Jailed Hong Kong media tycoon Jimmy Lai’s international legal team have asked UK Prime Minister Rishi Sunak for an urgent meeting ahead of his trial on national security charges later this year.
The trial on charges of colluding with foreign forces and sedition could see Mr Lai – who holds British nationality – spend the rest of his life in prison.
In the letter, seen by the BBC, Mr Lai’s international legal team say they want to discuss “potential ways to secure Mr Lai’s release”.
The lawyers describe the case against him as “deeply concerning” and “emblematic”.
Jimmy Lai has already been in detention for two years, facing numerous charges. In December he was sentenced to an additional five years and nine months for breaking a lease agreement at the newspaper’s headquarters.
His supporters say all the charges against him are politically motivated.
Mr Lai founded pro-democracy newspaper Apple Daily. For more than 25 years his tabloid was seen as the only opposition newspaper in Hong Kong. However, the newspaper was forced to close in June 2021 when its accounts were frozen and a number of senior staff were arrested under Hong Kong’s national security law.
Beijing imposed the wide-ranging national security law on the former British colony in 2020. The authorities say it was needed to restore order after a year of often violent protests. Critics say it is being used to silence political opponents of Beijing via the practice of “lawfare” – the use of the legal system as a political weapon.
Today the majority of the political opposition are either in prison or have fled the territory.
Mr Lai has long been considered the top target of the new legislation and his UK-based legal team has requested meetings with two consecutive foreign ministers, the first of which they say was rejected while the second went unanswered.
Earlier this month the UK government agreed for the team to meet a minister from the foreign office, the letter says.
In the letter, Caoilfhionn Gallagher KC also highlighted that the US government had condemned Mr Lai’s conviction in October on fraud charges but the UK government had made no formal statement.
Speaking to the BBC, Mr Lai’s son Sebastien said his father should not be behind bars.
“This is a man who for twenty-odd years has given up a lot for democracy in Hong Kong which was something that was actually promised when the British handed Hong Kong back to China,” he said.
Like his father, Sebastien is a British citizen. He lives in self-imposed exile in Taiwan. Since the arrest of his father under the national security law, he is unsure if he can return home.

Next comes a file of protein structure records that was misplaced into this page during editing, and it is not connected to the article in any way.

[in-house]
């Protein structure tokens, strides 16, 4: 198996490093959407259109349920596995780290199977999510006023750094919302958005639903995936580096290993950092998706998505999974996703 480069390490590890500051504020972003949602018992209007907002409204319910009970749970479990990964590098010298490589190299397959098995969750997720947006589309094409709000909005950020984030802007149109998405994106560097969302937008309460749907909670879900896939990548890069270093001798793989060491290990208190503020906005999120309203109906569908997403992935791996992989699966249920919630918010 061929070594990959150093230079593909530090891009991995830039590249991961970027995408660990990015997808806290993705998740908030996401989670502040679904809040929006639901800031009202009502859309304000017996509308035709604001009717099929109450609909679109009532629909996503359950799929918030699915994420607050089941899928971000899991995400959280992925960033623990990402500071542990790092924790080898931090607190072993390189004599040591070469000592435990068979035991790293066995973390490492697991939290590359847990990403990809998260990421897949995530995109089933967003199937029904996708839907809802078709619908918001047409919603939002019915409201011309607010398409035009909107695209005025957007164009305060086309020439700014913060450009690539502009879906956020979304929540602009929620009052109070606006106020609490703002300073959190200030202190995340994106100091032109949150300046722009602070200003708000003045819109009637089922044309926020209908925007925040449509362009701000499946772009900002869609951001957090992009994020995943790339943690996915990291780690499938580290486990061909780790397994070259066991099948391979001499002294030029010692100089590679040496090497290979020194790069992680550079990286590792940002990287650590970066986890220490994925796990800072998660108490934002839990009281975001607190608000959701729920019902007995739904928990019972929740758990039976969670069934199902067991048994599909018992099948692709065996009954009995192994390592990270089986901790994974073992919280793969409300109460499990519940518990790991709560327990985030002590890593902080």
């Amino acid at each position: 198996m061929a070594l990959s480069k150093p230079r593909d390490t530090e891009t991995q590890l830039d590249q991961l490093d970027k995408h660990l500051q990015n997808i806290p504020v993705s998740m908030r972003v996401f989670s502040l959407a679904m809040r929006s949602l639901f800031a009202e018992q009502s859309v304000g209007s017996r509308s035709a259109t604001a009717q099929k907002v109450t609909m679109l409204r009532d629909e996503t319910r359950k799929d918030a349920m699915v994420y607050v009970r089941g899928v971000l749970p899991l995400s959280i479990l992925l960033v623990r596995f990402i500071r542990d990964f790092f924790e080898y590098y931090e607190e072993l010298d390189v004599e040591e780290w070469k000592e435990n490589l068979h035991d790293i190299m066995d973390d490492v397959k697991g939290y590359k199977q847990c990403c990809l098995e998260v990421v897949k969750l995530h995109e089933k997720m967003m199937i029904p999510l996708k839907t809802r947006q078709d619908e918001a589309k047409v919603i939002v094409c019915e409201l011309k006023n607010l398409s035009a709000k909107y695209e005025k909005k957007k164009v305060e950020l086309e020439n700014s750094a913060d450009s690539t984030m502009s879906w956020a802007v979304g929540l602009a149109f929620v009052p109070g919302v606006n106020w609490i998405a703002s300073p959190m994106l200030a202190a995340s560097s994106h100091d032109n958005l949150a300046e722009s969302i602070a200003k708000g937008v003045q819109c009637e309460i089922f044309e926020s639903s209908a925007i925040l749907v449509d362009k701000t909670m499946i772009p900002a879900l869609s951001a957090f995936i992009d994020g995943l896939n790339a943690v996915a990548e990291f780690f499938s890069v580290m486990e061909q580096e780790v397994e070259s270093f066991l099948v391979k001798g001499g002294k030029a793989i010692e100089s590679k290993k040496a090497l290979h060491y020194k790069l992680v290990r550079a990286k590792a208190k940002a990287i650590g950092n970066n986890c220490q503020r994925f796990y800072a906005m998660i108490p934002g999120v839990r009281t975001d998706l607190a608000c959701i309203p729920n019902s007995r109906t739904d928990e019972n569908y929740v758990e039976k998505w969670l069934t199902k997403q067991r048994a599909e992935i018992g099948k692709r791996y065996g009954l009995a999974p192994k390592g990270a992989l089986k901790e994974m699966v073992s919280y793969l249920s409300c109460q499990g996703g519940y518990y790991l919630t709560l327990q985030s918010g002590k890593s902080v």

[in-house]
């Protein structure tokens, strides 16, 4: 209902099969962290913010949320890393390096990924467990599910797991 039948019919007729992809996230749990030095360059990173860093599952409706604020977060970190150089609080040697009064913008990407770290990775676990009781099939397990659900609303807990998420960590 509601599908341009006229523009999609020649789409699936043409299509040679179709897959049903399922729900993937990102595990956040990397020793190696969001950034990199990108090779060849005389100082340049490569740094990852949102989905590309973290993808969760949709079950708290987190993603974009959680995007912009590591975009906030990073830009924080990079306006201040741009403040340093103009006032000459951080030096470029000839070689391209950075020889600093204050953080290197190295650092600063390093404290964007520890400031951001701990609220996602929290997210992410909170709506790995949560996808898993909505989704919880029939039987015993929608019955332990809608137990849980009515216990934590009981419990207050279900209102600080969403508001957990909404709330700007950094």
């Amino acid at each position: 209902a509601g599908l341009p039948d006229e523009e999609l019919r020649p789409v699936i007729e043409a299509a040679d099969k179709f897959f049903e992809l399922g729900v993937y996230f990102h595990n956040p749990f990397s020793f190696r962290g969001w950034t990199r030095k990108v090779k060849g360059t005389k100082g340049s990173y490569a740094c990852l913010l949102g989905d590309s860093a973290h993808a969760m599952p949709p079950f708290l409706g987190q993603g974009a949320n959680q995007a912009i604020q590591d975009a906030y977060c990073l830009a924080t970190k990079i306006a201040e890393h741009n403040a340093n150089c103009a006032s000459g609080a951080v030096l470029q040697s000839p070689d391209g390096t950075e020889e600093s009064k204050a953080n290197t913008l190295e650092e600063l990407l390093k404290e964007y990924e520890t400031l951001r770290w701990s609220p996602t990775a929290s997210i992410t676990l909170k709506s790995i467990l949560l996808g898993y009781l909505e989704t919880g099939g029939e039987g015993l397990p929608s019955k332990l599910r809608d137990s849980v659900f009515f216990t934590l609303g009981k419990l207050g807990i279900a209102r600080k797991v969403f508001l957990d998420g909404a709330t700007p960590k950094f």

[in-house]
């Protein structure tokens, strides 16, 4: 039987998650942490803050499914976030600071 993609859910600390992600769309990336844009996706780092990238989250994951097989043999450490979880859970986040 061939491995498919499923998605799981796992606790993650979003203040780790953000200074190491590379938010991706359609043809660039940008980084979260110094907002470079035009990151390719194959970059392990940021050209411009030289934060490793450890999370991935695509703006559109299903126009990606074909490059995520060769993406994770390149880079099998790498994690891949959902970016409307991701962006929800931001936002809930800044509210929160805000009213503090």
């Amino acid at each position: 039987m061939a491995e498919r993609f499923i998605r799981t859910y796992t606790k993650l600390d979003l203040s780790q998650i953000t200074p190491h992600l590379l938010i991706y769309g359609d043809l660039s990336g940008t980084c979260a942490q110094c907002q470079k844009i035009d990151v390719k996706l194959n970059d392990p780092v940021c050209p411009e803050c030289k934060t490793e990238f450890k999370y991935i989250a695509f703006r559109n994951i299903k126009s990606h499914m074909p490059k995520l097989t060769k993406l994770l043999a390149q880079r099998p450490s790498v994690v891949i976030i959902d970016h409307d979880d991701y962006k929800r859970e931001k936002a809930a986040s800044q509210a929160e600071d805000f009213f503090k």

“He is a British citizen who is in jail for championing these values we all take for granted that are sacrosanct to all of us,” the 28-year-old said of his father.
Hong Kong was handed back to China from British control in 1997, but under a unique agreement – a mini-constitution called the Basic Law and a so-called “one country, two systems” principle.
They are supposed to protect certain freedoms for Hong Kong: freedom of assembly and speech, an independent judiciary and some democratic rights – freedoms that no other part of mainland China has.
However, the national security law makes it easier to prosecute protesters and critics say has reduced the city’s autonomy.national security law?
Mr Lai’s national security law case has been adjourned to September 2023 with a ruling over who is allowed to represent him pending.
He had wanted British human rights lawyer Timothy Owen KC to represent him – but the Hong Kong government opposed this and the central Chinese government in Beijing has since ruled that Hong Kong’s Chief Executive John Lee has the power to bar foreign lawyers from national security trials. However no final decision has yet been made.
“Lai’s case is a test case for fair trials and free speech,” said Eric Lai, a Hong Kong legal scholar.
The authorities have described the seriousness of his alleged crimes – colluding with foreign forces and sedition – as comparable to murder.
“Jimmy Lai is a traitor who is manipulated by foreign forces and sells his country for prosperity,” Johnny Patriotic, a self-styled pro-Beijing activist who is frequently outside court during Mr Lai’s appearances, told the BBC.
Sebastien Lai however said his father had not committed any crime.
“The crime is that he is in jail for this. The crime is ignoring it and not speaking out,” he said.